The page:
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Ray Pickle

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  1. Power band of most diesel engines are much narrower than that of gas engines that is why they traditionally have more ratios. A 10 speed in a h.d. gasser may offer incremental improvements in drivability and efficiency possibly at the expense of long term reliability. The constant shifting/ potential hunting is what causes heat and we all know what heat causes in an auto trans.
  2. The optional 7.3 is 10% larger in displacememt than 6.6 makes 7% more horsepower and less than 3% more torque. Not many efficiency test done on these but I recall TFL doing a comparison on these and 6.6 was more effecient both towing and unladen. I think the difference was fairly significant based on % differences. Can't recall specifics but I do know they where different days and different trailers so exact conditions where not present. I seem to recall the GM was a heavier trailer?
  3. Looking at diesel forums where guys are hauling similiar weights to me they seem to report 9.5 to 11.5 mpg with the occassional outlier. I have tanks towing a 12k fiver ranging from 7.2 to 9.9 with an overall average towing number on most trips, those over 1500 mi at 8.8. I am betting my average speed is probably slower than the diesel guys. I intentionally try to stay at 65 or slightly less in an effort to maximize my economy. I would be very curious to see a simultaneous test done by someone to see what the real comparative Differences would be. I would guess 20%, in my area of country diesel is 10% higher on average thus closing the gap a bit for fuel alone not considering the other costs.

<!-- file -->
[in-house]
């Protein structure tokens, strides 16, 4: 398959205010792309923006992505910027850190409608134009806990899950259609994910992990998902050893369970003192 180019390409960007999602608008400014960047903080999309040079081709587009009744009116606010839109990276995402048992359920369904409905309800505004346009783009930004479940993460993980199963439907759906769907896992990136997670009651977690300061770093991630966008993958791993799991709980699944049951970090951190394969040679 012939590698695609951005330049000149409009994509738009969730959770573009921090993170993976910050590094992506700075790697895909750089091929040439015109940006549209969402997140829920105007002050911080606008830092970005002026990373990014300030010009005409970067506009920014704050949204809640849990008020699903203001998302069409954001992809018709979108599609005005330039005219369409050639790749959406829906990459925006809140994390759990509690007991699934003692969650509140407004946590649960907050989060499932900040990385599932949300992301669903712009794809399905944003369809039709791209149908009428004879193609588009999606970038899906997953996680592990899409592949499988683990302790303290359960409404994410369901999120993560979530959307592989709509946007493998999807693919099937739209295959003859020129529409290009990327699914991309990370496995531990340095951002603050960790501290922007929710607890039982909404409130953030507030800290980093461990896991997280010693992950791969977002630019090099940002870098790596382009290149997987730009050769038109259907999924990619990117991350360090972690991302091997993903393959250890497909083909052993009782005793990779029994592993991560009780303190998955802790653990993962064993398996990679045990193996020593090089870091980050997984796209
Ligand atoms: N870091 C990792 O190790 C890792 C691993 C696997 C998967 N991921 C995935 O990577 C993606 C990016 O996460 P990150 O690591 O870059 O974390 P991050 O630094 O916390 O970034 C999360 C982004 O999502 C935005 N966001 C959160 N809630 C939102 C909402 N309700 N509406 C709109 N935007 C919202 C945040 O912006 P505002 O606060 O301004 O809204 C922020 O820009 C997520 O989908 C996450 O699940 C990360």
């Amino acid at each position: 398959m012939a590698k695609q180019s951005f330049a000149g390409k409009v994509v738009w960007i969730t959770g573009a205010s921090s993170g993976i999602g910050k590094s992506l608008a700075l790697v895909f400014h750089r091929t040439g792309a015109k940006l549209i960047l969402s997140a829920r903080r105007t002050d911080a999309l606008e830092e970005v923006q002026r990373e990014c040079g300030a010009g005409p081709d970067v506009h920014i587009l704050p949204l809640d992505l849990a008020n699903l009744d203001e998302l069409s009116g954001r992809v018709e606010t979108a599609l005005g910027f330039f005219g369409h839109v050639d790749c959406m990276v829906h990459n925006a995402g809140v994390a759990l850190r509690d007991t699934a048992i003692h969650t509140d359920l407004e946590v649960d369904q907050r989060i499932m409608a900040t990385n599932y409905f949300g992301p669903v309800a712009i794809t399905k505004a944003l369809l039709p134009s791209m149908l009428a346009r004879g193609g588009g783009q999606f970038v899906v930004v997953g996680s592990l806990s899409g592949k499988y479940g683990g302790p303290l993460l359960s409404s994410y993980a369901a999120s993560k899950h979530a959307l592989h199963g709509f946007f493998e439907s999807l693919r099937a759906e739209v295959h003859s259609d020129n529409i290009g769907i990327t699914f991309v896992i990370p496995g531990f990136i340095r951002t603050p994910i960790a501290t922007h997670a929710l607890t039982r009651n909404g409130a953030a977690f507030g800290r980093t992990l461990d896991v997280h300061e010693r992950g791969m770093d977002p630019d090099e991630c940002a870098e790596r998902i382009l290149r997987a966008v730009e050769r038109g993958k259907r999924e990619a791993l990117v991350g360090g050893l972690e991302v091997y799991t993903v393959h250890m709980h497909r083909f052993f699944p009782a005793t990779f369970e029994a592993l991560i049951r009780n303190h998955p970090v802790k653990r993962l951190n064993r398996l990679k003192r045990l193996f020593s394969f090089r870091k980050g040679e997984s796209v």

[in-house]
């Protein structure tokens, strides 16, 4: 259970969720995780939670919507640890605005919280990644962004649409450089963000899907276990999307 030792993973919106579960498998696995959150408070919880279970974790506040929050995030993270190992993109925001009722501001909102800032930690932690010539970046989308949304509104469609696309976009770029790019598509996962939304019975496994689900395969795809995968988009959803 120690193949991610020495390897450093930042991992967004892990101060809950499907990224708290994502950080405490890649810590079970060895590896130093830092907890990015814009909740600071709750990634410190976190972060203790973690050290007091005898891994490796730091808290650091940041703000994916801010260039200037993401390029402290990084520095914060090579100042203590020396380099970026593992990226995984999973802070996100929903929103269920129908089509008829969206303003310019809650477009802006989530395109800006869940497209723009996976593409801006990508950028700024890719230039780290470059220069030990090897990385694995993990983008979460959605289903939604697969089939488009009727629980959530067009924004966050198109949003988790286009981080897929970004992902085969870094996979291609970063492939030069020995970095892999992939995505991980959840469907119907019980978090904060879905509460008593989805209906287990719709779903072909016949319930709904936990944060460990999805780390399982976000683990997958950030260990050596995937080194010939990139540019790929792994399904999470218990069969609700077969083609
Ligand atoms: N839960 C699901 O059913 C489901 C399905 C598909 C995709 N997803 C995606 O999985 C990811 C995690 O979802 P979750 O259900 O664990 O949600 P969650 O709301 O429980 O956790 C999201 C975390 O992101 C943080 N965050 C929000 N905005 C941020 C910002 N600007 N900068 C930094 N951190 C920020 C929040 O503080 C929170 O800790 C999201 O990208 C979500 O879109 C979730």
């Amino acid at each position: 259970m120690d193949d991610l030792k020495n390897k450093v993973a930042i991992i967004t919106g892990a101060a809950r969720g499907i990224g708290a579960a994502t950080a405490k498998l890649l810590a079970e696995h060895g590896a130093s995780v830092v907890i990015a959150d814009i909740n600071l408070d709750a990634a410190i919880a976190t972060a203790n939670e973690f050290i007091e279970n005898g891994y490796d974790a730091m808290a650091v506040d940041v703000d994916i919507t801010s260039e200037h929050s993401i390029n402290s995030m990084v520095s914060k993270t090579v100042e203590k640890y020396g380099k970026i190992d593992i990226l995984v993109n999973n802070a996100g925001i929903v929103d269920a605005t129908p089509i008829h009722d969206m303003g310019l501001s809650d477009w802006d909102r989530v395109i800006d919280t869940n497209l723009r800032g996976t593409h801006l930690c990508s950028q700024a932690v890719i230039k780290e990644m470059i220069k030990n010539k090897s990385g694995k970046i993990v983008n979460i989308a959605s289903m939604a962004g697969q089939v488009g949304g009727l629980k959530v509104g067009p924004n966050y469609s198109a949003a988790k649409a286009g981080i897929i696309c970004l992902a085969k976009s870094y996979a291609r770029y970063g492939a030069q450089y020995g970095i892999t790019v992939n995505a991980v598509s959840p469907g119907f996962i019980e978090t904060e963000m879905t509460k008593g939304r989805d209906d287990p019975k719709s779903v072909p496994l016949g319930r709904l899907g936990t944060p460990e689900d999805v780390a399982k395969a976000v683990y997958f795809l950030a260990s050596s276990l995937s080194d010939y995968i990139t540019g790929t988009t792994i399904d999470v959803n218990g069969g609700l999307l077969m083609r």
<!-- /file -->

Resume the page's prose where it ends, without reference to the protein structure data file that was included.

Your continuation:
4. I would disagree that fuel costs would be 1.5 to 2x greater. Depending on region fuel cost differences can bring them close together on a cost per mi. calculation add def, maintenance, reliability and gas looks pretty good. This obviously assumes you are towing within capability of gasser. Its a separate discussion/ consideration if you NEED the diesels enhanced capabilities.
  5. Lower 1st gear multiplication will be a plus and possibly better unloaded cruising economy. It will not be a significant step up overall.
  6. I won't consider a new truck until they offer a 15 speed! Lol. How in the world did we ever survive with those old THM350 and 400 transmissions back in the dark ages. C'mon folks a 6 -8- or 10 speed in a gas engined truck that operates best between 2 and 5k rpm have very small practical comparative operating differences. Evidenced by performance of F250 with 7.3- 10 speed equipped with 3.73. (Not4.10)
  7. Lowest warranty transmission over time has been the 6 speed in h.d. trucks I would assume that will continue based on additional enhancements made in 2020 additional clutches etc.
  8. 2020 2500 cc lt has a payload of 3552. Most gas optioned 20' and up 2500 will fall between 3200 and 3700 in payload. Obviously lower optioned trucks have the higher payloads.
  9. I think you hit the nail on the head, if you are concerned about high rpm, slow down climbing the steepest grades. As you are well aware loaded semi trucks can sometimes be WAY under the posted min speed. So why beat the eyes out of truck to attempt to maintain an arbitrary mph? What do you figure the time lost is climbing Loveland pass at 40 mph vs 55 mph? Its about 7 miles right? So 40 mph is a mile about every 1. 30 sec. And 55 mph is a mile in about 1. 05 sec. So you will lose around 3.25 to 3.5 minutes in your ascent. It probably took that long to write this. My point being speed up a mountain is irrelevant to anything other than ones ego. Speaking of ego someone with more time on their hands will probably check the, math in my head, on those calculations!! I think they are close enough to demonstrate my point?
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